Could Turkey be heading towards membership in the Shanghai Cooperation Organization? China, at least, seems enthusiastic about it, according to a report in the Associated Press of Pakistan:
“China is very positive for Turkey to become a SCO dialogue partner. However, whether it become dialogue partner it would depend on the consensus of the member states of the SCO”, said Cheng Guoping, Chinese Assistant Foreign Minister...
“Turkey is a friendly country of China and in terms of economic, political, security and people-to-people cultural exchanges and cooperation we have very smooth cooperation”, Cheng observed.
The SCO is an open organization as defined in its charter, he said, noting that it is willing to cooperate with “organizations and nations that hold the same opinions as us”.
How, exactly, China imagines that Turkey has "the same opinions" as China is not clear, but that's an interesting statement, in the context. Last year the two countries carried out two rounds of military exercises, which raised some eyebrows in Washington.
Turkey reportedly had some interest in SCO cooperation a few years ago, but I haven't been able to find any Turkish official commentary on this, or analysis (if there is some out there, I'd love to hear about it).
The alleged bomb from an Abkhazia-originated Russian terror plot.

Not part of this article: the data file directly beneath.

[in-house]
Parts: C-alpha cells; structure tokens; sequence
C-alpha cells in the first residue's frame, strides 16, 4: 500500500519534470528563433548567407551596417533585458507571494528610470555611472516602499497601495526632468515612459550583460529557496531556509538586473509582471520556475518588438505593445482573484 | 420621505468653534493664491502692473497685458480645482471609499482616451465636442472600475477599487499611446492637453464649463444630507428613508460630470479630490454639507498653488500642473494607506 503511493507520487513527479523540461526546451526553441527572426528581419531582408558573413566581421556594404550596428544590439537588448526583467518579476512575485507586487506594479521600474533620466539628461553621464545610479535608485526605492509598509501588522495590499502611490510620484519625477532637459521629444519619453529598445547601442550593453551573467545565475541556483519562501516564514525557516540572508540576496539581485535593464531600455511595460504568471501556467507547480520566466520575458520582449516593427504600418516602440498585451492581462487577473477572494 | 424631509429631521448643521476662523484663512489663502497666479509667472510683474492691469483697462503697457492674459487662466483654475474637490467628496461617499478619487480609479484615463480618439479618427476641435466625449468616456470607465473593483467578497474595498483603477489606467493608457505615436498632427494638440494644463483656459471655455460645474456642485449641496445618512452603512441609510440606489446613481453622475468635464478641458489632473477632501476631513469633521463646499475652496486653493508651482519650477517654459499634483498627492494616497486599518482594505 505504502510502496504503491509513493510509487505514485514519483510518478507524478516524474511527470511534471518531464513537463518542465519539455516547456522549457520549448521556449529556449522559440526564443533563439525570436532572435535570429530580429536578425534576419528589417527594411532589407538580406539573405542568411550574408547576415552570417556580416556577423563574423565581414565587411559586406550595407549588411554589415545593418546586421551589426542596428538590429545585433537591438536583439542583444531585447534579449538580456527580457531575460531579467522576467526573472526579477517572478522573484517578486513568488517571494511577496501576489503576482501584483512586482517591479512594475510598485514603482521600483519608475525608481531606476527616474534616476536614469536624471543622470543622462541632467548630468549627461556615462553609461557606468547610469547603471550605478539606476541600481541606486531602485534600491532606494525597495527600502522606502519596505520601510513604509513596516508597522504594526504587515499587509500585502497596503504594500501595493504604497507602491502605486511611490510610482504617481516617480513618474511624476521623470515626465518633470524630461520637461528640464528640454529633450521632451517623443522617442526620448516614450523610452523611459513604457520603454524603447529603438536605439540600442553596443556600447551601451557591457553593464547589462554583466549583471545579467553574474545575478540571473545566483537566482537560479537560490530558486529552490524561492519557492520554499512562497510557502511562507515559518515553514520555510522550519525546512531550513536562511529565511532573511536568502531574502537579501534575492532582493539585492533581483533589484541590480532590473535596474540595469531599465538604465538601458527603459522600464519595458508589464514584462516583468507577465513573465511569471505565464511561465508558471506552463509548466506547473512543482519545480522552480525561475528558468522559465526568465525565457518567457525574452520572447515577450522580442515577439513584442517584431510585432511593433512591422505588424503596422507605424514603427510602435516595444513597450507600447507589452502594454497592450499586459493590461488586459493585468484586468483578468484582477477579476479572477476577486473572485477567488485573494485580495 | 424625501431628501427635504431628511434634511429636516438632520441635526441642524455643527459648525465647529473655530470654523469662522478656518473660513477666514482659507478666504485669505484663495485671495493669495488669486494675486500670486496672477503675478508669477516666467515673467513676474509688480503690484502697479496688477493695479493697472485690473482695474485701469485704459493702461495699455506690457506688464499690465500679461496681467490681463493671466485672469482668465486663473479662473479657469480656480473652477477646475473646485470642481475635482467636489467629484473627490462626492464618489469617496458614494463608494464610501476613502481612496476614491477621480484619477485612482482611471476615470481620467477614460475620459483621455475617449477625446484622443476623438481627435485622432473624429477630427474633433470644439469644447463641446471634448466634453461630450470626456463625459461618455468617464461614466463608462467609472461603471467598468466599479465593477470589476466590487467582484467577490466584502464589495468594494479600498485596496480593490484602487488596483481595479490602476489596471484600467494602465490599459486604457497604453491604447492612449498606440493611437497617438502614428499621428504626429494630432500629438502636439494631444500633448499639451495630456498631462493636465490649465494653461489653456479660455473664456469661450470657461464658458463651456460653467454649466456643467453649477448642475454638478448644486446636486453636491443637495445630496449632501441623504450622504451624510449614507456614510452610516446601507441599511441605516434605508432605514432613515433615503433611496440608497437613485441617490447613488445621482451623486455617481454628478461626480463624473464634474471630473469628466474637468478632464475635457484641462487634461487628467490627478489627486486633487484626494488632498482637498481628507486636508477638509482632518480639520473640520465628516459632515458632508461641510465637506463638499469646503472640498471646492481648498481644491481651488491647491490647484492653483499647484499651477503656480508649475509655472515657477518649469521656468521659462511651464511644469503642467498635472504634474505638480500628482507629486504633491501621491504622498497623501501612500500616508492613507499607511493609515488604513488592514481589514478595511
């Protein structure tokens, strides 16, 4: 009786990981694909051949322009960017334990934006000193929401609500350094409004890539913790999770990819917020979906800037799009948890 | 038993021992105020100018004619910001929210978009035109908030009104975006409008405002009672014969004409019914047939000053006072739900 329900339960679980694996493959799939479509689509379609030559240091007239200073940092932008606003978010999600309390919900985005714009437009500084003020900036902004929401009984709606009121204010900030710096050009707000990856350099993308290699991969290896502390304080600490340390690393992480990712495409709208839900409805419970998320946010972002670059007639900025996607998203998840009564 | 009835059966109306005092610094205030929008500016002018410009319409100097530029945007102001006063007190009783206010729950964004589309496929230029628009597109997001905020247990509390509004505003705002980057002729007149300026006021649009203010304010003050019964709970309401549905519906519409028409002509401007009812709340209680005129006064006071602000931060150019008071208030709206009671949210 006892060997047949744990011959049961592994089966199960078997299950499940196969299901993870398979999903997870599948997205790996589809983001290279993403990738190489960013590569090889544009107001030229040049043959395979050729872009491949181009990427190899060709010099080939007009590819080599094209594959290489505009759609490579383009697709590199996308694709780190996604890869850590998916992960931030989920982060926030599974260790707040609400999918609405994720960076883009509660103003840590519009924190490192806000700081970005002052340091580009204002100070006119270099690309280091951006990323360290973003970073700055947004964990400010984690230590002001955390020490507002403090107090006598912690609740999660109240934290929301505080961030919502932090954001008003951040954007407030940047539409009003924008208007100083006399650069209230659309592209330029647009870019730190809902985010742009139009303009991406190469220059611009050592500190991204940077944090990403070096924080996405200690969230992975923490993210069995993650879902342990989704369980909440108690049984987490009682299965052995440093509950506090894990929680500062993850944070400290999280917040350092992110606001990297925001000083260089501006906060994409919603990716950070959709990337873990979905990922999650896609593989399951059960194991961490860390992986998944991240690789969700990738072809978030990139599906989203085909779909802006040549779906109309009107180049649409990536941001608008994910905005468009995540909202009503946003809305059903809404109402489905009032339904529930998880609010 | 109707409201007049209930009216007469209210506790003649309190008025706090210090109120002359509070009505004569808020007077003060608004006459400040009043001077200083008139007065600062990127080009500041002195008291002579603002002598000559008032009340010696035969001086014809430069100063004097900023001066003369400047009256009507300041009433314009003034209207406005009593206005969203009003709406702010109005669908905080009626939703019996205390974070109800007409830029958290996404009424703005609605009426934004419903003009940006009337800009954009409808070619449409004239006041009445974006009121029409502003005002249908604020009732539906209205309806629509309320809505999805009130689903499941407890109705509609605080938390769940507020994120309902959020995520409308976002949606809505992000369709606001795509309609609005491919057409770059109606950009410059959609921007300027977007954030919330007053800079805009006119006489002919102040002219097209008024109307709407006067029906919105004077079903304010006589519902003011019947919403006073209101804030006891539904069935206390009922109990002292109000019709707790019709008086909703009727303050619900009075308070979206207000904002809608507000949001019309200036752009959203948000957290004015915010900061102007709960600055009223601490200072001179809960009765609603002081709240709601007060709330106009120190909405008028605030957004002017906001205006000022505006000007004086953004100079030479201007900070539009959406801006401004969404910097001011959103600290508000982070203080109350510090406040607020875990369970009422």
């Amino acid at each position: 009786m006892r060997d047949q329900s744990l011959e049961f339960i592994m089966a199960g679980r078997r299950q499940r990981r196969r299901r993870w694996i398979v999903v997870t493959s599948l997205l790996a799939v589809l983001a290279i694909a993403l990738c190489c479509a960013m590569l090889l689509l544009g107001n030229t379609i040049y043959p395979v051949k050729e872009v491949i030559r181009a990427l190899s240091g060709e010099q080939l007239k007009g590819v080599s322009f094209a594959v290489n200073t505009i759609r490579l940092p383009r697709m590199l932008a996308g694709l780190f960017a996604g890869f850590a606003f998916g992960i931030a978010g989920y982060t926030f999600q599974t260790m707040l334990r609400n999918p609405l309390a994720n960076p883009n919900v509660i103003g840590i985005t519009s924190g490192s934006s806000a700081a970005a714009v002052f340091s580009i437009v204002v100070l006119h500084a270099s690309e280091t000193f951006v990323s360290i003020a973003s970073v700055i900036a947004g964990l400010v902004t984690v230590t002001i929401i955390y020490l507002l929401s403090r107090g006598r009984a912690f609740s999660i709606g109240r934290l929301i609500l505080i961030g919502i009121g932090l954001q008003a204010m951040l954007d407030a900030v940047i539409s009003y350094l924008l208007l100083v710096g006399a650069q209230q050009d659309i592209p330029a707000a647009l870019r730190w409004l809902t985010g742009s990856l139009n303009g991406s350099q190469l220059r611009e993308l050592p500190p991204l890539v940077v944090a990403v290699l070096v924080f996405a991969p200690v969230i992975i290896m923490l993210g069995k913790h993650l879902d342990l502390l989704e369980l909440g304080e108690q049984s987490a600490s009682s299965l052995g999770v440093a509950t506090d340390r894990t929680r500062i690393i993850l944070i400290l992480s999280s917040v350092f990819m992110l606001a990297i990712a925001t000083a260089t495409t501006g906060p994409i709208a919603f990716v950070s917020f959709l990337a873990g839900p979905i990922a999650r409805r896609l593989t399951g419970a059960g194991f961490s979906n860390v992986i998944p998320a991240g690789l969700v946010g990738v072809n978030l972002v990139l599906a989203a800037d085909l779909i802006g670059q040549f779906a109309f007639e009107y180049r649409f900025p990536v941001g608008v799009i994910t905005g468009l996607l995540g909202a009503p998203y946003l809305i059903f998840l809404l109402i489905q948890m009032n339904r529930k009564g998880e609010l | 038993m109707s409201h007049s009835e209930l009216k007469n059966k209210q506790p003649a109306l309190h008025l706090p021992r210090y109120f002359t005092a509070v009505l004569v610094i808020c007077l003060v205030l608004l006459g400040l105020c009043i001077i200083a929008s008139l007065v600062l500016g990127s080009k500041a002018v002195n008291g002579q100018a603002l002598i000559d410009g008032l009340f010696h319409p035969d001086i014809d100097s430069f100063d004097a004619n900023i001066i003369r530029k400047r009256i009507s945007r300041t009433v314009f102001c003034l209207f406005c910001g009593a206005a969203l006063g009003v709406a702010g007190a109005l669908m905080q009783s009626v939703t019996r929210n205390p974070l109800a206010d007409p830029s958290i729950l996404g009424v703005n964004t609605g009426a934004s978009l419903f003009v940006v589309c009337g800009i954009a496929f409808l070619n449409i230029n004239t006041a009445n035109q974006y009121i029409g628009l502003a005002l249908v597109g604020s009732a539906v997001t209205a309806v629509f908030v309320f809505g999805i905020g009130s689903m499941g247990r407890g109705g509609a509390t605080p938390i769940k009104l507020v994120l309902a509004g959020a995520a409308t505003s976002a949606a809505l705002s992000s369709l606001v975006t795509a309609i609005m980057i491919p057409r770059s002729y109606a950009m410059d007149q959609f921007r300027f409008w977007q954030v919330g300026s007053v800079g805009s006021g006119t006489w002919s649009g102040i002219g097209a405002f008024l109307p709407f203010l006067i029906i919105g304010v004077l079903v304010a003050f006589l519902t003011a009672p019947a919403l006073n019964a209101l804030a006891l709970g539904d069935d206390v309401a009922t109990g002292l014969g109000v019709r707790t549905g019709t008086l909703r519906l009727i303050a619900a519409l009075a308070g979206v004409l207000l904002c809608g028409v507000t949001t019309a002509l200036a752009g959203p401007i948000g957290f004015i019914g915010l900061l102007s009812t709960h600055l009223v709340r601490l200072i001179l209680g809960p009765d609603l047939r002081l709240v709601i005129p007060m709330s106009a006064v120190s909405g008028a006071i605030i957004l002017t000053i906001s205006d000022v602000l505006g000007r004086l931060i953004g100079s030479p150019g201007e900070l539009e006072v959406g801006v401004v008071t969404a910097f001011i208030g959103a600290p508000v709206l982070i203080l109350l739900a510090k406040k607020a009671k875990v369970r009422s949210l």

Georgia's Interior Ministry says it stopped a terror plot, hatched by Russian security forces in South Ossetia, to set off a bomb in Tbilisi's NATO liaison office. According to their account, it doesn't seem that NATO was a target per se, but that the suspect, one Badri Gogiashvili, was told to bomb whatever international building he could find:
According to the testimony of Gogiashvili, he was ordered by Aleksei Sokolov, deputy head of Russian FSB Border Troops stationed in Akhalgori, Vladimer Pukhaev, head of Akhalgori Militia Division, and Vova Kibilov, employee of Akhalgori Militia, to find the buildings in Tbilisi with flags of either European Union, United States, or any international organization. From the data collected by Badri Gogiashvili, the mentioned persons chose the building where NATO Liaison Office is located. They ordered Badri Gogiashvili to detonate the bomb near the NATO Liaison Office Gogiashvili was promised USD 2000 for this terrorist act.
South Ossetian officials, meanwhile, deny the claim and say that the alleged ringleader Pukhaev doesn't even exist. Vyacheslav Sedov, head of the South Ossetian government press service, says the allegations are an attempt to involve NATO in the ongoing conflict between Tbilisi and Tskhinvali: